29.—Portchester Castle, in Hampshire.details

[Picture: 29.—Portchester Castle, in Hampshire.]

29.—Portchester Castle, in Hampshire., in Portchester, Hampshire, England more

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29.—Portchester Castle, in Hampshire.

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This Castle which is about five miles from Portsmouth, takes its appellation from a village so called in which it is situate, formerly a confiderable town called Caer-Peris.

According to Stowe, it was built 375 years before Christ; but this is not to be vouched for:—In effect, it is of such antiquity that the time when it was erected is not to be traced with any degree of certainty in the records of history.

This is a square building, whose area contains above four acres of land. The walls are six feet in thickness, and about fifteen feet high: it has eighteen towers, and is surrounded on the north, west, and south fides by a deep ditch. Vespasian is said to have landed in the neighbourhood, where there once was a famous harbour: but the sea retiring from it, the inhabitants of the place removed to Portsey. The entrance is on the west side under a square tower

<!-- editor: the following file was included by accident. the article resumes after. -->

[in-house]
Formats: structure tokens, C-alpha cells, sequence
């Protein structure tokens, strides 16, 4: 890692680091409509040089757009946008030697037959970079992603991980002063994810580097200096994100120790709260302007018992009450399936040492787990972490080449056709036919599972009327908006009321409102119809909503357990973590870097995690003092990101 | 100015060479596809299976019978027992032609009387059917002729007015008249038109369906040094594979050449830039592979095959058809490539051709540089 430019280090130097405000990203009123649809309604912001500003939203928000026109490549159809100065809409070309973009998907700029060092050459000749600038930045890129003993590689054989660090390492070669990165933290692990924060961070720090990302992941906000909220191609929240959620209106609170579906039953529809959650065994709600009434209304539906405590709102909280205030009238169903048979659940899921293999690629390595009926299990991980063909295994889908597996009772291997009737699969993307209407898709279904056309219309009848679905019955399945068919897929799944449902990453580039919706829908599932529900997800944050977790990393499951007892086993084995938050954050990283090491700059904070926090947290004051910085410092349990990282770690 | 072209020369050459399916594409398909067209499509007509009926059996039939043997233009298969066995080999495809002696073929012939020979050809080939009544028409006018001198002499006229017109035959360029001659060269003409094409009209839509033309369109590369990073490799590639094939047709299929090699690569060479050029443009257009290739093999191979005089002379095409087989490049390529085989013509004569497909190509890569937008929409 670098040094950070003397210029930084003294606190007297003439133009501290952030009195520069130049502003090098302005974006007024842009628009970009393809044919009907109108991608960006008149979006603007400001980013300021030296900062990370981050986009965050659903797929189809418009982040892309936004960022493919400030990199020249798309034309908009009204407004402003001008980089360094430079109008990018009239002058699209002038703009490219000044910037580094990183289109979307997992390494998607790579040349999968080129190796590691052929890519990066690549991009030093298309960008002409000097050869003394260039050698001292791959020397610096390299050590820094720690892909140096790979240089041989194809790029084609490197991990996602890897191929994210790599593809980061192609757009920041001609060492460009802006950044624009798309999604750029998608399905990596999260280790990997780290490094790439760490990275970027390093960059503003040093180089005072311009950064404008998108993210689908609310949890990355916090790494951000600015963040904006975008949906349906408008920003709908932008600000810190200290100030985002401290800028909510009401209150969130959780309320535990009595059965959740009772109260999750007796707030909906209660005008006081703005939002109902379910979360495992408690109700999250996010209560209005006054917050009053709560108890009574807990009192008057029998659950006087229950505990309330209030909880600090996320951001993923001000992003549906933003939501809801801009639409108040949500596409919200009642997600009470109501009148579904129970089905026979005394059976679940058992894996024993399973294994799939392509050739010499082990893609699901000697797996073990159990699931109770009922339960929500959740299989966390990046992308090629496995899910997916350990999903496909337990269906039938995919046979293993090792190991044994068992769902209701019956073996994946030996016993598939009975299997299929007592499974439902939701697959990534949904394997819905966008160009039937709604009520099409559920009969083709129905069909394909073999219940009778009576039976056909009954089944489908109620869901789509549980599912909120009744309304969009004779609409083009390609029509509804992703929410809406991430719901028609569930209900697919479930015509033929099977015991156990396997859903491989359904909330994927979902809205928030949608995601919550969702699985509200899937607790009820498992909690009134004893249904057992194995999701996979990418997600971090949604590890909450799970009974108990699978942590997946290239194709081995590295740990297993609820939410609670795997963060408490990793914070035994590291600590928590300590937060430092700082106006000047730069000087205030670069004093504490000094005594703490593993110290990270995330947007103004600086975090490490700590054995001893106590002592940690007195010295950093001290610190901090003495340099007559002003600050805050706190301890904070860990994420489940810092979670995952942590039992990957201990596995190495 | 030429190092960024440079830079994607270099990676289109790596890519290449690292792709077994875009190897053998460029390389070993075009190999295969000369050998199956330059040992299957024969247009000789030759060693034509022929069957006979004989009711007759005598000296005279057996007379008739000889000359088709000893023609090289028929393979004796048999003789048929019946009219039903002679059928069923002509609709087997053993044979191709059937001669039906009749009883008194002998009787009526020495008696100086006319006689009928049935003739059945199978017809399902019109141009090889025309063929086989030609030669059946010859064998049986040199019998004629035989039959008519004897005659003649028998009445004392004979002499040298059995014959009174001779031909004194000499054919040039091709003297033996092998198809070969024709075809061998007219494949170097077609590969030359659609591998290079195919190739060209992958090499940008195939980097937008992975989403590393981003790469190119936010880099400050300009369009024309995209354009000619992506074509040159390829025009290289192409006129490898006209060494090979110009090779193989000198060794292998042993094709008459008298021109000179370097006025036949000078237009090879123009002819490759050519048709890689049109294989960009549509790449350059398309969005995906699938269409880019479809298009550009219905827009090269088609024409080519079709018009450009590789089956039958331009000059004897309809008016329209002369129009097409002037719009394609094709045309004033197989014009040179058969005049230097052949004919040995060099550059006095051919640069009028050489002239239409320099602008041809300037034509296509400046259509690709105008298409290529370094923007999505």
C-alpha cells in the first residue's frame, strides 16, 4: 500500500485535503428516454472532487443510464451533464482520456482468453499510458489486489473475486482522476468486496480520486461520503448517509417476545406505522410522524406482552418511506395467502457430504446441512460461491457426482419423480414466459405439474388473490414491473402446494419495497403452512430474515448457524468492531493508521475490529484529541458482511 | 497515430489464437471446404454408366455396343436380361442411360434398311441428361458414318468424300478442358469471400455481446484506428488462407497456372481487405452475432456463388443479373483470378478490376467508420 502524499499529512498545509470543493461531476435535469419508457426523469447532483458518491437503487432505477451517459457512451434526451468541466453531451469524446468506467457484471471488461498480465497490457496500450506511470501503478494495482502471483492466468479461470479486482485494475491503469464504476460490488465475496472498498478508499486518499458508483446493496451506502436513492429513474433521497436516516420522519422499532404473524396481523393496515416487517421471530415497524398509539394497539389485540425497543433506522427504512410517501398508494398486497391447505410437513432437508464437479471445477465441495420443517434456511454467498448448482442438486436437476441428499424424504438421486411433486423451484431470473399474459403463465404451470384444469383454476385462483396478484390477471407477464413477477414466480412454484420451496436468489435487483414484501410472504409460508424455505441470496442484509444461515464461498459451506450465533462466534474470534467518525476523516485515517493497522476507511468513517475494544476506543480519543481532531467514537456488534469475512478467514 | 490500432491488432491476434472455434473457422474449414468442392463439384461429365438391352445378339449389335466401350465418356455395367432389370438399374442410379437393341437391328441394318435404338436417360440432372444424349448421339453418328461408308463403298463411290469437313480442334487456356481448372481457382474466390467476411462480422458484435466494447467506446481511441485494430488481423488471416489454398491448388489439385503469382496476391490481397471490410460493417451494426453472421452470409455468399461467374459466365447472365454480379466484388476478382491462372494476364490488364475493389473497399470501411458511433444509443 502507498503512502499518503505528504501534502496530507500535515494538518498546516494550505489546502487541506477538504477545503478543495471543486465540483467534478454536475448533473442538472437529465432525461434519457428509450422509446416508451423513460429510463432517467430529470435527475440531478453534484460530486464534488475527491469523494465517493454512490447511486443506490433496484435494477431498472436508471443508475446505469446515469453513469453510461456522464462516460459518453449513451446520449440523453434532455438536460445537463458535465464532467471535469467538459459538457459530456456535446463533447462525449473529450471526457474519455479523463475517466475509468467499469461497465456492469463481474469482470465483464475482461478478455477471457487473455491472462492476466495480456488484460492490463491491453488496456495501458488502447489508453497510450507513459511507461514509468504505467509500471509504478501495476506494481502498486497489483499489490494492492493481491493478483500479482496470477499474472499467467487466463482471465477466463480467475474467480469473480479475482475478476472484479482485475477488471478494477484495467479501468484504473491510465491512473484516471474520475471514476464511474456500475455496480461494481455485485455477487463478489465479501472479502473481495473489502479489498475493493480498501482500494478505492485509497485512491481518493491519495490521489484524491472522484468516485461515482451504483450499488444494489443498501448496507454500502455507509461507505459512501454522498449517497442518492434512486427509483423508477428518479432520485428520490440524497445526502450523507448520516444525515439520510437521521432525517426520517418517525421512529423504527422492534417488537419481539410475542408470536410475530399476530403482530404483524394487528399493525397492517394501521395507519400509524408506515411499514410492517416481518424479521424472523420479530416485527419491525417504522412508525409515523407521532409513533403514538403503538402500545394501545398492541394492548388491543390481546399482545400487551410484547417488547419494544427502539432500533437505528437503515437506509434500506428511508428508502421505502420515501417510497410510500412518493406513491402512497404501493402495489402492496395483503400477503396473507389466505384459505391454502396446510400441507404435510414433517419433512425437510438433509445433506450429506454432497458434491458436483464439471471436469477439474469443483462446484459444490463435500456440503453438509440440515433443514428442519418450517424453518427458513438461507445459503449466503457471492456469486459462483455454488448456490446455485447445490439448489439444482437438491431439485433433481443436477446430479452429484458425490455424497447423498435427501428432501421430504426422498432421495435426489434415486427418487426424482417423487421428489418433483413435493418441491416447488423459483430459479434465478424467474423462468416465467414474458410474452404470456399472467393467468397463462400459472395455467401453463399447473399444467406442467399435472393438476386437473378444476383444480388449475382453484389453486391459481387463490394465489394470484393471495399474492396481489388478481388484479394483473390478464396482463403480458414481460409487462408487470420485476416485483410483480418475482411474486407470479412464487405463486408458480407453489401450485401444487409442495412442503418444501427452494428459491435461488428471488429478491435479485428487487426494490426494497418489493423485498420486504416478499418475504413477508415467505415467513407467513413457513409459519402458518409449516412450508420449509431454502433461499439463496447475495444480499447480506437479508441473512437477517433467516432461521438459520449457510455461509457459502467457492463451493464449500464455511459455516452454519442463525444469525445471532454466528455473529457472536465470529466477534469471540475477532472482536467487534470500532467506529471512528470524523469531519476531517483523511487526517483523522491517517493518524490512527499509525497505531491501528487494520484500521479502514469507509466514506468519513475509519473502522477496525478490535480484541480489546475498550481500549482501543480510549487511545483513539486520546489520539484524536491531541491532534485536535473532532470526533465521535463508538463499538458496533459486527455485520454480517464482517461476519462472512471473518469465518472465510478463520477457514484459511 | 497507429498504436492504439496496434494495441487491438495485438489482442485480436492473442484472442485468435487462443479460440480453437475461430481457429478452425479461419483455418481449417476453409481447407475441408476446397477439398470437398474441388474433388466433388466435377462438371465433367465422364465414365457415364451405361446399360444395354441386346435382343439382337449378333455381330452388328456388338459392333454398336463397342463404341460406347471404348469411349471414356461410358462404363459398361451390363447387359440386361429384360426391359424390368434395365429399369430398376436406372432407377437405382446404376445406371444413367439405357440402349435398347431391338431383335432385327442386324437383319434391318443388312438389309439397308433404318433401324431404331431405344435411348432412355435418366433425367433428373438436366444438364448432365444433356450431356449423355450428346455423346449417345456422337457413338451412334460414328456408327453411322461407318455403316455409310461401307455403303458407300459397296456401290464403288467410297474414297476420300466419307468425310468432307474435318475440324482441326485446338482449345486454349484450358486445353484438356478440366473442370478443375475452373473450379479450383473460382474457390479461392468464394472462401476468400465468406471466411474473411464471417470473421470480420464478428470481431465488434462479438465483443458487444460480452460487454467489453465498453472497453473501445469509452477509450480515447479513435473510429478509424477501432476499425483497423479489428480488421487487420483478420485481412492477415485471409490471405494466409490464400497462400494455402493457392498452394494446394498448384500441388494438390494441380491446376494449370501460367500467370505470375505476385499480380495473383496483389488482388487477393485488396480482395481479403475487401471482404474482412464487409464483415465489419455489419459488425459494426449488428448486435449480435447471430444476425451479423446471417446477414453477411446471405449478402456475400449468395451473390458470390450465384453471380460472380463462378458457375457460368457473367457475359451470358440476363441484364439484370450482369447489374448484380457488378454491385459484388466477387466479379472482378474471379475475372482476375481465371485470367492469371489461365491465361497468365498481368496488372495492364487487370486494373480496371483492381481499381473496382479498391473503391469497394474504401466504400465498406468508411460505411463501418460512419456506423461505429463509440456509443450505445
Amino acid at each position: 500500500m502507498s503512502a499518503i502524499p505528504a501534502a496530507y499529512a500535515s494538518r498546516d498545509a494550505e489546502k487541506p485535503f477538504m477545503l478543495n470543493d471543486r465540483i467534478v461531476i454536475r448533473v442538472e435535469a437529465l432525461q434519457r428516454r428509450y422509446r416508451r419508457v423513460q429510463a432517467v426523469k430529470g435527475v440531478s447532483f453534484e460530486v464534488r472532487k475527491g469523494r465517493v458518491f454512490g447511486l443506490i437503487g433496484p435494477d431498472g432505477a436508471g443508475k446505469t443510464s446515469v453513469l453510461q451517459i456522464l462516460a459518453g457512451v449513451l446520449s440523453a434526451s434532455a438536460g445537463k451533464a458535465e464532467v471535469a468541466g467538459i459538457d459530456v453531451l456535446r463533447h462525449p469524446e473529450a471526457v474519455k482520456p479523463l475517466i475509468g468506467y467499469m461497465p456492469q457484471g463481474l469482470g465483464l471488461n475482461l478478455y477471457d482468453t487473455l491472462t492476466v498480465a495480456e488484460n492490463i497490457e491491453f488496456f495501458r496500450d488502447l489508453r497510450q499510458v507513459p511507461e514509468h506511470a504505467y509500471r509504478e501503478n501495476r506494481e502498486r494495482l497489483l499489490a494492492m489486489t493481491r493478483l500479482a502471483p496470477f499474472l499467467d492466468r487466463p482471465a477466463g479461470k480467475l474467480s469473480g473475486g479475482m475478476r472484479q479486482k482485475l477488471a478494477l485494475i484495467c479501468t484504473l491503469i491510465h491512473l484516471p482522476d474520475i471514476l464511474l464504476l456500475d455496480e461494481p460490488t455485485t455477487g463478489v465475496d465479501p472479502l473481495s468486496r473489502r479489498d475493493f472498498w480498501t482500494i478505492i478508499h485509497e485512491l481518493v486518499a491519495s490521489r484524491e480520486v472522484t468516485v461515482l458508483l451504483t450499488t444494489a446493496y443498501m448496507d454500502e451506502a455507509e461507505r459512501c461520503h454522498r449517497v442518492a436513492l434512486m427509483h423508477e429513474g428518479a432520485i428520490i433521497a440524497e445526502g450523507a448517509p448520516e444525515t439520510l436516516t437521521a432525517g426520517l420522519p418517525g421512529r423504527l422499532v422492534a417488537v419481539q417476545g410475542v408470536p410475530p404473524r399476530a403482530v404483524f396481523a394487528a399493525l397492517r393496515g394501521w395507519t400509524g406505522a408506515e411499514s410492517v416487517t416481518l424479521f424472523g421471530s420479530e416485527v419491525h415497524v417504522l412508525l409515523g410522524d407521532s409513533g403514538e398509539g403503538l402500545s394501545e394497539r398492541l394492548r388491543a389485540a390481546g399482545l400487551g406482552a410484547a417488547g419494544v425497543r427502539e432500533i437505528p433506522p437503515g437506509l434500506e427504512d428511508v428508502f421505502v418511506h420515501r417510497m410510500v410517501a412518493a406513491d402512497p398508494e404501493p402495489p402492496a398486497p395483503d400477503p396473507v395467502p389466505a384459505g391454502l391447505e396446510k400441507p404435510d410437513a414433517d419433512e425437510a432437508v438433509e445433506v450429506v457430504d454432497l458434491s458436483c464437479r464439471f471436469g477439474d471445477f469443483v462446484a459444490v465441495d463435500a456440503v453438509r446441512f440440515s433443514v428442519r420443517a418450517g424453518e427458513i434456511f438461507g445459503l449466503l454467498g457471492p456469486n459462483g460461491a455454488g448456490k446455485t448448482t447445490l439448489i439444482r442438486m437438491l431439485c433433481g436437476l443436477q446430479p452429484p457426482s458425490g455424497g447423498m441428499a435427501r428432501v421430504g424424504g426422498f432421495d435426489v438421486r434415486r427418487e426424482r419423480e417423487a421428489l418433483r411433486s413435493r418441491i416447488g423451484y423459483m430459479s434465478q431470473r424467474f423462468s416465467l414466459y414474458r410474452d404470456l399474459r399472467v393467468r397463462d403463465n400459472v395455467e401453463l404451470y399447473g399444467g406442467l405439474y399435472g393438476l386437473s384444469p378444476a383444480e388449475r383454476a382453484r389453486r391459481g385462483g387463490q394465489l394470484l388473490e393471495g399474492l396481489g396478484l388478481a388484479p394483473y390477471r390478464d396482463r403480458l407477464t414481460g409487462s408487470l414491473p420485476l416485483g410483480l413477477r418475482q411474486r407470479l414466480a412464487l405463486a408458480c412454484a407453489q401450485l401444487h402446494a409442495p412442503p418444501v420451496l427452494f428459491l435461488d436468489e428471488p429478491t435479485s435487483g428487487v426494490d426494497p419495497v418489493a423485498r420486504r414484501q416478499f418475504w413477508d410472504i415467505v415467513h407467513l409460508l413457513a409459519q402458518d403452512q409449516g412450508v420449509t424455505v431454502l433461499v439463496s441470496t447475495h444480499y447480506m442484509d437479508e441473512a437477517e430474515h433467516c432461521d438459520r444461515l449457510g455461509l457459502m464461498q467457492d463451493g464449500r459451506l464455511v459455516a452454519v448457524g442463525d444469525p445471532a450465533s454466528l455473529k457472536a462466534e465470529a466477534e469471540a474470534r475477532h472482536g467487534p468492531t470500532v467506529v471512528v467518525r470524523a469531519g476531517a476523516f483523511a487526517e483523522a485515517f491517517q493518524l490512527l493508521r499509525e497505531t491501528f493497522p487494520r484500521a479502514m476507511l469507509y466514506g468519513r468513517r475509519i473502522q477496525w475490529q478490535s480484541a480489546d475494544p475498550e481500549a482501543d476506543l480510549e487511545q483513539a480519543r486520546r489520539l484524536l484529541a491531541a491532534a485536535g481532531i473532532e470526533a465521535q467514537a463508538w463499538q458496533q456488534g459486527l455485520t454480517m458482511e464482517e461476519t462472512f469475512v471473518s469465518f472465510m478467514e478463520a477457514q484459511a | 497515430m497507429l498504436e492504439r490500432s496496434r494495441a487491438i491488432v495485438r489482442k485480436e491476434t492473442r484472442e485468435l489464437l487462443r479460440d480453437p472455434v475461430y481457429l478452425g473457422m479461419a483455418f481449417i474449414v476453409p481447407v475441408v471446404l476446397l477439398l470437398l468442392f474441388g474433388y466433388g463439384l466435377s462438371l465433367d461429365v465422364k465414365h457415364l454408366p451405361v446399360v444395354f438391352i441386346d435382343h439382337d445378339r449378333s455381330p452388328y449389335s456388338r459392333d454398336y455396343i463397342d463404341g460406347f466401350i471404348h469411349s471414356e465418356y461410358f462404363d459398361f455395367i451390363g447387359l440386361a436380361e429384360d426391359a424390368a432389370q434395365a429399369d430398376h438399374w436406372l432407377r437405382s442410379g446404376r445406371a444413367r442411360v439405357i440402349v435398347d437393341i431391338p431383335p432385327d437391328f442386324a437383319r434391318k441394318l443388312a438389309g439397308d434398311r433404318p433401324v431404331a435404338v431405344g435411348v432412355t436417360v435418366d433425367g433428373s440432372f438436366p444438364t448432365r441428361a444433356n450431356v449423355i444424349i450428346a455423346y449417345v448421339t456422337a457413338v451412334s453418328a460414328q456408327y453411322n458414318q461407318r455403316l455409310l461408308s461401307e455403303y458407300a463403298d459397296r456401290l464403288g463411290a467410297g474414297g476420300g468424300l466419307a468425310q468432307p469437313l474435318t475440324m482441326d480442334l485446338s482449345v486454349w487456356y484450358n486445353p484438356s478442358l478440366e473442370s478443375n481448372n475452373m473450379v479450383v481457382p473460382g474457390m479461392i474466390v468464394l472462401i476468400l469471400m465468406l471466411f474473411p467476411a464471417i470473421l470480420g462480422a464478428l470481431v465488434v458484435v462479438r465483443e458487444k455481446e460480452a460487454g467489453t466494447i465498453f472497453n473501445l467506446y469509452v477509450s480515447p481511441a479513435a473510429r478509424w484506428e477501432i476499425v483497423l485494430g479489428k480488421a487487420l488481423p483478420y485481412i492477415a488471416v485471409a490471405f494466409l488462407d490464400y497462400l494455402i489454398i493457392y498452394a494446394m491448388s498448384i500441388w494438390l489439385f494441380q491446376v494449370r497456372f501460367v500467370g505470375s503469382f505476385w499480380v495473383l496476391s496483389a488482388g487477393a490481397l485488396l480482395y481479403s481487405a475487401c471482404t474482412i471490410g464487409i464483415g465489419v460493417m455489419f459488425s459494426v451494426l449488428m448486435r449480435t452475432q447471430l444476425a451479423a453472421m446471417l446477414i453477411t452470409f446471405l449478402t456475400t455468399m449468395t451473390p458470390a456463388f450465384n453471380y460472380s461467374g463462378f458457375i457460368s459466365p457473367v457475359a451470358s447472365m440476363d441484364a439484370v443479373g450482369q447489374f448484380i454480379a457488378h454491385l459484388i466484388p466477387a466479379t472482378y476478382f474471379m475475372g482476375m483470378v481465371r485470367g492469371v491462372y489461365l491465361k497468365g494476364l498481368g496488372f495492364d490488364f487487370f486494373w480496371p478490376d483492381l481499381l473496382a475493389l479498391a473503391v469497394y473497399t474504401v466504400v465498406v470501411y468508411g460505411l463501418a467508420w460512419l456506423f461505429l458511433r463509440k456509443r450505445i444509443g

What is called the Keep has four towers three, of which stand on the outside wall; it contains many rooms, and one of them seems formerly to have been a chapel. The parish-church of Portchester, called St Mary’s, stands on the south-east where king Henry I. founded a priory of Augustine Canons. The living of Portchester at present is a vicarage, and the king is the patron of it. Dugdale and Speed, those great antiquarians, take notice of the priory and its removal to Southwark, where it continued till the disfolution of monasteries. This church appears to be a striking pile of old Saxon building; which was last repaired by queen Anne. It has a curious front, for which it is remarkable, as well as for the monument of Sir Thomas Cornwallis, groom porter to queen Elizabeth. The Castle at present belongs to Sir Thomas Thisllethwaite, but was formerly rented by government for the custody of foreign prisoners, whose brcaches made in their various attempts to escape, have much contributed to the injury of this building, which is yet one of the valuable remains of antiquity. (p. 115)


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